Torpedoing Board Investigations
This is for every corporate, just make sure that your board, management and counsel disclose by plan, not by misadventure
Photo Credit : Ritesh Sharma
Globally, boardrooms keep throwing up surprises one after the other. India is no better even with late reforms slowly taking shape at board governance. SEBI and Kotak Panel recommendations will take time to get implemented. Meanwhile we have had a series of mishaps in such esteemed boardrooms as Infosys, Tata Sons, ICICI, Axis and Yes Bank, not to mention various other smaller companies around the country.
Take for instance, the ICICI imbroglio with the CEO taking a not-so-honourable exit after the board headed by its chairman and ex-HUL executive ceremoniously stayed unanimous in exonerating the CEO of all accusations of impropriety when she was in the same panel that approved loans to a company that had dubious connections to her her husband. After the shareholders and media started questioning the board’s decision, some board members decided to raise objections and the board wanted the CEO to step out and face an investigation that is currently going on.
So what if your company is facing some serious allegations – like the Infosys whistleblower accusations against its first outside CEO Sikka, a government inquiry like the ICICI case, an accounting fraud like Satyam, a sexual harassment or @metoo moment against the CFO or a mass exodus of executives as in the case of Tech Mahindra?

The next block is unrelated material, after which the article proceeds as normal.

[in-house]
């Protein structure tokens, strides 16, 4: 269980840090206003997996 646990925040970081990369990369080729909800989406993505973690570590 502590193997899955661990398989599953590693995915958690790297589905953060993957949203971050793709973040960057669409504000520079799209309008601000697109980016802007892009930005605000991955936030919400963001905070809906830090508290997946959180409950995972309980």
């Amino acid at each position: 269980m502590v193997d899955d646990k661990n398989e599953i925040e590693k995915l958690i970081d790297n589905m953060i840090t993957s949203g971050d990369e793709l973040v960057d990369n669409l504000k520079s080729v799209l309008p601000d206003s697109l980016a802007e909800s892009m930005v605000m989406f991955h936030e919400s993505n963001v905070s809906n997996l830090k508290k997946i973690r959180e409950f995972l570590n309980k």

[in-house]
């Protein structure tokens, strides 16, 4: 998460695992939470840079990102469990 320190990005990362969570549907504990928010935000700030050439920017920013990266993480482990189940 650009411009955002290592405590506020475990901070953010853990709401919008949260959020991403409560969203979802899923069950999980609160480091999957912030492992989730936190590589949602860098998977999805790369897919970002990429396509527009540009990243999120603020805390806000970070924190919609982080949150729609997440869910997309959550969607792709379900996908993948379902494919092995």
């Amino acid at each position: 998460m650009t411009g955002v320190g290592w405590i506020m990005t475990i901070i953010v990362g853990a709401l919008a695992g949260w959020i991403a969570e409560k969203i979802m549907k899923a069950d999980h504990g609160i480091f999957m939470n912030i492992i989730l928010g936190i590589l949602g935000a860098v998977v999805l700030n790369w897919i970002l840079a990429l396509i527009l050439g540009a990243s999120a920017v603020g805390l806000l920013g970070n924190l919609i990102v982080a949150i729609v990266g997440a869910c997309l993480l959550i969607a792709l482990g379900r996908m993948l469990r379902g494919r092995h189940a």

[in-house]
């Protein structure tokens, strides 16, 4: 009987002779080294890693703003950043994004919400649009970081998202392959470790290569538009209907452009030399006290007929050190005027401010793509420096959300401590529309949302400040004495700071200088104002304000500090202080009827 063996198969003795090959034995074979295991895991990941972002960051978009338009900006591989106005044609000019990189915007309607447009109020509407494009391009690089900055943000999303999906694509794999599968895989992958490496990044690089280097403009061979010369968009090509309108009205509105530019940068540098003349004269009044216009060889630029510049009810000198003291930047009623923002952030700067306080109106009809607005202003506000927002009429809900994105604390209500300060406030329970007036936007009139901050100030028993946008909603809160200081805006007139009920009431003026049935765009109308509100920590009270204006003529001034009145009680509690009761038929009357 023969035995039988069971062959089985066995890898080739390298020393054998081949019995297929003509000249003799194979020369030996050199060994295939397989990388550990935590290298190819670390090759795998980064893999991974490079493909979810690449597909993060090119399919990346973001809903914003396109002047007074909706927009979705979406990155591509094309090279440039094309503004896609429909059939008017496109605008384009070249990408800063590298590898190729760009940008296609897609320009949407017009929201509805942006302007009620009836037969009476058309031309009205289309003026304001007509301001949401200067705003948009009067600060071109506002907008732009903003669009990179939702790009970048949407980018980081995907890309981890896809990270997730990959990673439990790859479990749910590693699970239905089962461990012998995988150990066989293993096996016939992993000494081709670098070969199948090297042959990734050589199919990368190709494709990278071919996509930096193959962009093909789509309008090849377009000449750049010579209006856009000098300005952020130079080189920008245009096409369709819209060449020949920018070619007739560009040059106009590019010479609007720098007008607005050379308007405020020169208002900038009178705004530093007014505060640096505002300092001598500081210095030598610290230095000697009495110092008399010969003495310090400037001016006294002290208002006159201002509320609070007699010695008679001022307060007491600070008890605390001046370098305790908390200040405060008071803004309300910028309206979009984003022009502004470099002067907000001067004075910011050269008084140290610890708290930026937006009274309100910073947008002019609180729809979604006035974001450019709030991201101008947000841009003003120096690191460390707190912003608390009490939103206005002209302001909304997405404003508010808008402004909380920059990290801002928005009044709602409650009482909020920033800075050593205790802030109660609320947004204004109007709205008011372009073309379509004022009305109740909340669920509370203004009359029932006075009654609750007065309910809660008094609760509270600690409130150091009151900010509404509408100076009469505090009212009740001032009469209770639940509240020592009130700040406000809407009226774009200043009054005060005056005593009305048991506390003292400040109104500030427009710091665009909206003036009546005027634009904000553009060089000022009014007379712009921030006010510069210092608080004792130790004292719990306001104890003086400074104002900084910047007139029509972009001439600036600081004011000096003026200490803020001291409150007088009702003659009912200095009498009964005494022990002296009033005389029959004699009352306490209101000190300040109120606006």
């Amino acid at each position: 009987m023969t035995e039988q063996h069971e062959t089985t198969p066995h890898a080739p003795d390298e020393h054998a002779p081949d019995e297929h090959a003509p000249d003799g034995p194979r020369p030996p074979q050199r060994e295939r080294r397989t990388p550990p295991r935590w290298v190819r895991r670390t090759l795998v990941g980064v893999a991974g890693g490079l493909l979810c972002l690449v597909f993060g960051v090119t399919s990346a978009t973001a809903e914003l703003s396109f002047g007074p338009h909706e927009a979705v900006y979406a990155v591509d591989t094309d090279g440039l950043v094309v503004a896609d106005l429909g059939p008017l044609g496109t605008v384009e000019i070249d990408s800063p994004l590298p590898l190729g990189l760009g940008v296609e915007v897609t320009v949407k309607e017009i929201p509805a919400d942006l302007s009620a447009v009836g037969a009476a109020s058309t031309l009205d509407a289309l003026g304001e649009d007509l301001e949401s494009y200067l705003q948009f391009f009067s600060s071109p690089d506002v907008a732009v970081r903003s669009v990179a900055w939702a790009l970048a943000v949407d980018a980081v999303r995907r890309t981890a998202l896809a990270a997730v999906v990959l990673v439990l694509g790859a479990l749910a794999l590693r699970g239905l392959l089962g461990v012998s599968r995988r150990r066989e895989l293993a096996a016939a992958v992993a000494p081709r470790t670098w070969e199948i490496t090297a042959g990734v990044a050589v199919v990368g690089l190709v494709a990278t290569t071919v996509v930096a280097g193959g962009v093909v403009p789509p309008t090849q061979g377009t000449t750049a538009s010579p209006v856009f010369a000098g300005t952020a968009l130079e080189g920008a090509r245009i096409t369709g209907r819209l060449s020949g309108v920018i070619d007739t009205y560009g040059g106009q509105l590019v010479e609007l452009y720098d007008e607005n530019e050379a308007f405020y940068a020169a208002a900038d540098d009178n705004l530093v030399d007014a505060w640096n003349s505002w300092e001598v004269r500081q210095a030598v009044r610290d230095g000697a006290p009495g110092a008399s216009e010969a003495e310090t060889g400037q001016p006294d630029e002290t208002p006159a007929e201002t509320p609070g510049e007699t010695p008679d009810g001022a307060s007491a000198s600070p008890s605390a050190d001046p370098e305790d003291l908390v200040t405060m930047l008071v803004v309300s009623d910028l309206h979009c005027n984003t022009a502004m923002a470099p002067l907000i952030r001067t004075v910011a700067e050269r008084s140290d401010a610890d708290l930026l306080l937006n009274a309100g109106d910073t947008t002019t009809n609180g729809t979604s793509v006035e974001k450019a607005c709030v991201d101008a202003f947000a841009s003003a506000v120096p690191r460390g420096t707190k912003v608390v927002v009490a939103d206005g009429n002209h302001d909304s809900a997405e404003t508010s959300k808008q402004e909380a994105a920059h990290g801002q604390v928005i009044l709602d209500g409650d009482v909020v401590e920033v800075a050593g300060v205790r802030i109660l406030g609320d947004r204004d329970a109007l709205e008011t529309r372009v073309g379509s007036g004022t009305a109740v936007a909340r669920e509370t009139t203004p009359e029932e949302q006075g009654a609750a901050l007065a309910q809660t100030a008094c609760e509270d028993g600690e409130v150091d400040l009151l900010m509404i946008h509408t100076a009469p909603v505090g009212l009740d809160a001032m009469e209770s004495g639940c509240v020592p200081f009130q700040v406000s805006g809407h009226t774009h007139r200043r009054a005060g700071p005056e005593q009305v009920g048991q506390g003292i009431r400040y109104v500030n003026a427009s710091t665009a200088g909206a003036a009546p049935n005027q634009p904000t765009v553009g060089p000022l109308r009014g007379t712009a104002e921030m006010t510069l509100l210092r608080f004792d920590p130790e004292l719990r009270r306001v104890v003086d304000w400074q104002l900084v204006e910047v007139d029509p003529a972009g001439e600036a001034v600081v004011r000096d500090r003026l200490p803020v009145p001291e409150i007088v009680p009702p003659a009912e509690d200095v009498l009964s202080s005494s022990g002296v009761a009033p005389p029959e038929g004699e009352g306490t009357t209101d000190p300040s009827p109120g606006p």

Good governance policy, and also possible legal protection, should compel a board to launch its own investigation, and the number of such probes is climbing fast. Without the government threat and SEBI involvement, ICICI board would not have ordered an internal enquiry on the CEO. However, boards of directors are not trained for sleuthing or sniffing work, and more often than not, commit boners that taint the results, weaken confidentiality – and sometimes bring fresh liabilities to the company and its directors.
What are the most popular ways of torpedoing board investigations?
The term “board investigation” itself is the root of many problems. Yes, you know that the board commissions lawyers or auditors (typically outside company experts) to lead the actual investigation. But directors still tend to meddle in the business even in bad times, and that can lead to disaster. We have spoken to a few expert investigators who worked on board investigations and they all say there has always been at least one “oops” in virtually all investigations.
We find that directors’ natural impulse to keep themselves posted on the investigation is a key source of trouble. The investigation committee members sometimes insist on communicating with counsel or external auditor on a joint basis, with several committee members being involved. This can lead to tainting the information the counsel receives.